Your mileage may vary, and in its own meta-spoof way, Ryan Reynolds’ X-parody turned out to be as influential for superhero-movie culture as The Avengers and The Dark Knight. I have complicated feelings in general about this R-rated farce, which blends over-the-top bloodbathery with hit-or-miss gags. Credit Reynolds for finding chatty sweetness in his masked psychopath — and for giving new life to the film series by embracing the intrinsic humor of the franchise’s junky failings.
6. Deadpool 2
I worry sometimes that Deadpool will become our generation’s Austin Powers, a quoteable spoof icon who overstays his welcome. This satiric sequel comes close to extending the joke too far, and the plotstarting death of Vanessa (Morena Baccarin) is a lazy-rude contrivance. Still, the screenplay by Rhett Reese, Paul Wernick, and Reynolds finds a new gear as a far-flung superteam riff, letting performers like Julian Dennison and Zazie Beetz shine.
5. X2: X-Men United
2003 was a long time ago, and the opening Nightcrawler scene could still be the best action sequence of the superhero movie era. And that fleet-footed BAMF-happy opening sets the tone for an X sequel that is lighter, faster, and funnier than the first film. The mere fact that X2 is such a better version of X1 made its reputation — and helped to obscure the fact that X2 also demonstrates problems that would define the franchise. There's the character pile-up, the constant fascination with Cerebro, and the complete inability to figure out what to do with Storm, among others. But there's also scenes like Iceman's ''coming out'' to his parents or the government attack on the school that get to the core of the X-Men misfit-paranoia mythology like nothing else in the series. Also, any film that briefly makes an action hero out of Alan Cumming earns immediate grade inflation.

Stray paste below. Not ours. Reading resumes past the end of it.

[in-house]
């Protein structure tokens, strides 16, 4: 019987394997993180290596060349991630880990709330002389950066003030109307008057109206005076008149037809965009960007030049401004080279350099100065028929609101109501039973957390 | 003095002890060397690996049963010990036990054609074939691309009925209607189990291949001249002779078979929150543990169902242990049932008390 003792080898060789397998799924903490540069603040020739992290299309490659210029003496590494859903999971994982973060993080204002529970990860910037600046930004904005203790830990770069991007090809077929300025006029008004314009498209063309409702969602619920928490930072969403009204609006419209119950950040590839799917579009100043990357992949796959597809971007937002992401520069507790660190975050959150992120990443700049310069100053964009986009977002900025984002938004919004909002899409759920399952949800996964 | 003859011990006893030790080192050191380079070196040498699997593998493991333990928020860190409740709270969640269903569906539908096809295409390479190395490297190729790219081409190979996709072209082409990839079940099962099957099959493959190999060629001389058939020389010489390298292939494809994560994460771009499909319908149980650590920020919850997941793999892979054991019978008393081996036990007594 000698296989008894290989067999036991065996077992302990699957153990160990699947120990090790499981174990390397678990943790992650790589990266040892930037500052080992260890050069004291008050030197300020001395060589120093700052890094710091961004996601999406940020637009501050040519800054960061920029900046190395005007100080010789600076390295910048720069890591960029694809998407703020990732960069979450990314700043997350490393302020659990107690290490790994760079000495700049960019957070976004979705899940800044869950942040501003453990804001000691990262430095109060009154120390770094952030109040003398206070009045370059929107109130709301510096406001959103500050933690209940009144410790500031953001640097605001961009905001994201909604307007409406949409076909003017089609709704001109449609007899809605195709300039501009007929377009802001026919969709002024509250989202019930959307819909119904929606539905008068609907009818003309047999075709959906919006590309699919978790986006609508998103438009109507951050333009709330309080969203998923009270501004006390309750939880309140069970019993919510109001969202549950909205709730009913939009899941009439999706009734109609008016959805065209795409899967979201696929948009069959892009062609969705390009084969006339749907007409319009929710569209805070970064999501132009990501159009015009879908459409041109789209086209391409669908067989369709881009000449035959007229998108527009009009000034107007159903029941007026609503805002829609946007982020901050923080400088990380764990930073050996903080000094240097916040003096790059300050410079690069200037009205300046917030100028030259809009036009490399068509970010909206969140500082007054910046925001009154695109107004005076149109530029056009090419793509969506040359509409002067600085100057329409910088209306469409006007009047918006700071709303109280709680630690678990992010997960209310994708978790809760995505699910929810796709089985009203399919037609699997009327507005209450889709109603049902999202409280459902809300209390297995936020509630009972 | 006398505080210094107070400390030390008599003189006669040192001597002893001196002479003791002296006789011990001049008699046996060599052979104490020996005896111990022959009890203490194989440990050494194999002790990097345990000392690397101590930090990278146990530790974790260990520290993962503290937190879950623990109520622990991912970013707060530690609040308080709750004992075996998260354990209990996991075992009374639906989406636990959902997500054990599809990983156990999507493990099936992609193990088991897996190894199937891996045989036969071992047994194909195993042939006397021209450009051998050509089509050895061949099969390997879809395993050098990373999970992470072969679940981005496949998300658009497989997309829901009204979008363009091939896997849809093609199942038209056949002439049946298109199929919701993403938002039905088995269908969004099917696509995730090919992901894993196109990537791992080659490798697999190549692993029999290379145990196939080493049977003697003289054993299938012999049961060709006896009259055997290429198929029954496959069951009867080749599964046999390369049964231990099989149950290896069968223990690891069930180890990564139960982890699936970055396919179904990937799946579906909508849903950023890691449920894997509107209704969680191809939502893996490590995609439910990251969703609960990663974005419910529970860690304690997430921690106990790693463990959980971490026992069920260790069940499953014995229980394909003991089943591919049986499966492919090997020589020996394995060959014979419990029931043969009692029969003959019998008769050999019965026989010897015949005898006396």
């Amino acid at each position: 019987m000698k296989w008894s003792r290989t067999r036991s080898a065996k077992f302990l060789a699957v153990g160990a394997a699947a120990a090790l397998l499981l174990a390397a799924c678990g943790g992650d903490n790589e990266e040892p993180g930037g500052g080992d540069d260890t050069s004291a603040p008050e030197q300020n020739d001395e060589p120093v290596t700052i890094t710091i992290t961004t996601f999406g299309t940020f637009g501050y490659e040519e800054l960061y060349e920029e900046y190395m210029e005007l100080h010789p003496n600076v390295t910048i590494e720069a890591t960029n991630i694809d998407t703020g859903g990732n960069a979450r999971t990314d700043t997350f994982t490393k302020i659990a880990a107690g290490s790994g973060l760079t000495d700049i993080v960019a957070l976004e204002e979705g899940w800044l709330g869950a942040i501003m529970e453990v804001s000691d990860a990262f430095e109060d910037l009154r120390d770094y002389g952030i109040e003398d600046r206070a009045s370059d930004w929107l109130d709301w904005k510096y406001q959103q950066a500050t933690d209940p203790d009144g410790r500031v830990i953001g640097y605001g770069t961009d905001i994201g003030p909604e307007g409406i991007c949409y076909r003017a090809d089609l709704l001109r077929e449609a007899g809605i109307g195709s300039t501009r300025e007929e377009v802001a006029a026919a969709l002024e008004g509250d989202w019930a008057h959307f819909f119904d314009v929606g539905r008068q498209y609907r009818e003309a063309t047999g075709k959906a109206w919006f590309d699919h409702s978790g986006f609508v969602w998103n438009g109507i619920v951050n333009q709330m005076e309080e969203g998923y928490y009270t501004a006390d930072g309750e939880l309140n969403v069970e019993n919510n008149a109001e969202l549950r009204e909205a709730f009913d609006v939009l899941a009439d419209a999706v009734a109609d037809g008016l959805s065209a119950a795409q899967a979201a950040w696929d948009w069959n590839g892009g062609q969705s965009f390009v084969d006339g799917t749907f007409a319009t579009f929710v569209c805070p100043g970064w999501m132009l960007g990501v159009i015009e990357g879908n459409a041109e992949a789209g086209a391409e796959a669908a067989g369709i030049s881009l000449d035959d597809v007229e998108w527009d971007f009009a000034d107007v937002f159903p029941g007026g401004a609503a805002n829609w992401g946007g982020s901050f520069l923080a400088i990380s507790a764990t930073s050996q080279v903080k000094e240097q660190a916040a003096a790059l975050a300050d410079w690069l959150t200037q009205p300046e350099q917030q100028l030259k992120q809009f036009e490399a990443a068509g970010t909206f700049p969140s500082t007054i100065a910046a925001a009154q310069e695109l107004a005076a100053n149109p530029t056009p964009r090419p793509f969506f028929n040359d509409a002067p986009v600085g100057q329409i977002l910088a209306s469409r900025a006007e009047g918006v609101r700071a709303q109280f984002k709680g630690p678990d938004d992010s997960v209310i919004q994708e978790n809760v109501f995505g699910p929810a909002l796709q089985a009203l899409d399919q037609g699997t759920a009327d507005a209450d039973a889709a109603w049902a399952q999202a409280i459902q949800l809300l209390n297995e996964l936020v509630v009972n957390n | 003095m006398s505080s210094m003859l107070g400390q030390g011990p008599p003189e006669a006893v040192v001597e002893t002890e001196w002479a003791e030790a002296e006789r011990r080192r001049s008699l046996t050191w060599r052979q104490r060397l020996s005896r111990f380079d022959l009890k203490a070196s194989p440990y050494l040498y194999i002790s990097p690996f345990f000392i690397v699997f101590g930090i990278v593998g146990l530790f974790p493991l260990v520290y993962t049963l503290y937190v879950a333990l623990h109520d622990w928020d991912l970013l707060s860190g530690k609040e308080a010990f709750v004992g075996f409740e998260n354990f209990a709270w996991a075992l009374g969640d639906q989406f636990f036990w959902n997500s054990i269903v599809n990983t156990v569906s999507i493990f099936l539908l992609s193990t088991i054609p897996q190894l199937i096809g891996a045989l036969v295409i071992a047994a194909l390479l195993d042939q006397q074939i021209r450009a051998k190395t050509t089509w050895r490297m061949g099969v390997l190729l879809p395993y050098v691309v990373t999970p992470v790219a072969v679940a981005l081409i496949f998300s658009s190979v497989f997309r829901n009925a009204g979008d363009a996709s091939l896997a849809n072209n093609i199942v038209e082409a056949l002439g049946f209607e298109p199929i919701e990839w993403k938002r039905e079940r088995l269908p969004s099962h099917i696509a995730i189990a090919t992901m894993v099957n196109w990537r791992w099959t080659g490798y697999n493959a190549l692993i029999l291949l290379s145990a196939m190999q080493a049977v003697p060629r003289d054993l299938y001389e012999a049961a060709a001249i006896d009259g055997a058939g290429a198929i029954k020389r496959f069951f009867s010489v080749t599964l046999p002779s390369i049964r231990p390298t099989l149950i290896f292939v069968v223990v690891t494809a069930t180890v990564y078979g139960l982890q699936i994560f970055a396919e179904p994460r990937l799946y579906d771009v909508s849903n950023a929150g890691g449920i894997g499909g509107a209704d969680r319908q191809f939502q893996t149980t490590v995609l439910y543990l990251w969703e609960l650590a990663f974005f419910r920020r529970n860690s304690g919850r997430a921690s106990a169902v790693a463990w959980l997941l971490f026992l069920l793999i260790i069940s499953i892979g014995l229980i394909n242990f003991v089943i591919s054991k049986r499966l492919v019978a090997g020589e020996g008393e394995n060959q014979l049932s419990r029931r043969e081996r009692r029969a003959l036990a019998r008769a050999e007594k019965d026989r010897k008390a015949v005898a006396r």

4. X-Men: First Class
Nothing against the emo nihilism of the original X trilogy, but in the best prequel ever made, Matthew Vaughn and returning producer-cowriter Bryan Singer crafted a new kind of mutant movie. Suave and sexy, First Class is most of all an opportunity for Michael Fassbender and James McAvoy to play Magneto and Professor X as two flavors of young hero-hunk — the former tormented, the latter amused — facing off against Kevin Bacon's Sebastian Shaw, a laugh-riot monster in a villainous ascot. First Class was engineered out of a few different spare-parts spinoffs, and it has its share of frayed edges. This is the beginning of Jennifer Lawrence spending a decade with nothing to do in the X-Men movies. First Class doesn't have much to do with the comics and throws the movies' continuity out the window — which could explain why it's such an unencumbered, rollicking entertainment.